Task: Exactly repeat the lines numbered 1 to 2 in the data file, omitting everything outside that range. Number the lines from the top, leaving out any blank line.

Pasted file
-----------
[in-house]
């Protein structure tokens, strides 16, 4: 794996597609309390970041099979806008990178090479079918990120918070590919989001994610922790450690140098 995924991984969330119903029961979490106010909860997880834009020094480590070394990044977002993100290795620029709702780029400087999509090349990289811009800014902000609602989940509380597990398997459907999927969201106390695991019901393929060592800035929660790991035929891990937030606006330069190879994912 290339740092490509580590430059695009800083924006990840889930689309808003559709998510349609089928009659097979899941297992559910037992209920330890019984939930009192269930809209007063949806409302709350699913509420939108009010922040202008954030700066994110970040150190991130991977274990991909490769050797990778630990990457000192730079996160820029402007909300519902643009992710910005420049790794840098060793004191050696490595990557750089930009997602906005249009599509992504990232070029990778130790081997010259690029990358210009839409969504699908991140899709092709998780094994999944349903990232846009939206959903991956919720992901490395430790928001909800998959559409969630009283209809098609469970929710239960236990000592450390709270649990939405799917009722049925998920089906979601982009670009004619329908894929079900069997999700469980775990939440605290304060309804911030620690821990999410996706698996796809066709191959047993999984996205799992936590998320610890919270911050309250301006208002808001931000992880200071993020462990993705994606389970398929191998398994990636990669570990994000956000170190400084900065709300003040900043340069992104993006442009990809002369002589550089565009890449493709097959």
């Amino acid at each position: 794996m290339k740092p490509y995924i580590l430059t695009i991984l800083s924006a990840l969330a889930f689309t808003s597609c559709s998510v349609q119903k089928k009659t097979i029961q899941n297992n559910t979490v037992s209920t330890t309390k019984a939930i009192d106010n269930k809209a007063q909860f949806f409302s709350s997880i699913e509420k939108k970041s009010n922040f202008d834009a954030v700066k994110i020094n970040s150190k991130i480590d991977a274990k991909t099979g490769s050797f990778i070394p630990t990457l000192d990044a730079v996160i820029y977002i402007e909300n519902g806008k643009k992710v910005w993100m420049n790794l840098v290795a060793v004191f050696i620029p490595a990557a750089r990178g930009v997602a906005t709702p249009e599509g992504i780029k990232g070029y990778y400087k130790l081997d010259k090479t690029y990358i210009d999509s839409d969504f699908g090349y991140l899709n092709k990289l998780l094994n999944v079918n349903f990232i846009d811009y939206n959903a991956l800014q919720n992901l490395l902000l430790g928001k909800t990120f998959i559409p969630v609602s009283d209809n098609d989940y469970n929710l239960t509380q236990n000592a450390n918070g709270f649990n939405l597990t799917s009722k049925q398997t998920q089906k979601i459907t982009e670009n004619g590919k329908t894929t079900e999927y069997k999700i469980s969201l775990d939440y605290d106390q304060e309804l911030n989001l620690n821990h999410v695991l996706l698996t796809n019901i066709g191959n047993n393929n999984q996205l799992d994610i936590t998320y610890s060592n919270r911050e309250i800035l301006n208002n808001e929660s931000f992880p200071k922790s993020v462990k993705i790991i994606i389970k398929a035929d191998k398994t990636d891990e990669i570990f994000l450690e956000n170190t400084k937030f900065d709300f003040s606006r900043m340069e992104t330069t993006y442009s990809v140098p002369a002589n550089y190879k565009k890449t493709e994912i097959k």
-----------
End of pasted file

[in-house]
């Protein structure tokens, strides 16, 4: 794996597609309390970041099979806008990178090479079918990120918070590919989001994610922790450690140098 995924991984969330119903029961979490106010909860997880834009020094480590070394990044977002993100290795620029709702780029400087999509090349990289811009800014902000609602989940509380597990398997459907999927969201106390695991019901393929060592800035929660790991035929891990937030606006330069190879994912 290339740092490509580590430059695009800083924006990840889930689309808003559709998510349609089928009659097979899941297992559910037992209920330890019984939930009192269930809209007063949806409302709350699913509420939108009010922040202008954030700066994110970040150190991130991977274990991909490769050797990778630990990457000192730079996160820029402007909300519902643009992710910005420049790794840098060793004191050696490595990557750089930009997602906005249009599509992504990232070029990778130790081997010259690029990358210009839409969504699908991140899709092709998780094994999944349903990232846009939206959903991956919720992901490395430790928001909800998959559409969630009283209809098609469970929710239960236990000592450390709270649990939405799917009722049925998920089906979601982009670009004619329908894929079900069997999700469980775990939440605290304060309804911030620690821990999410996706698996796809066709191959047993999984996205799992936590998320610890919270911050309250301006208002808001931000992880200071993020462990993705994606389970398929191998398994990636990669570990994000956000170190400084900065709300003040900043340069992104993006442009990809002369002589550089565009890449493709097959």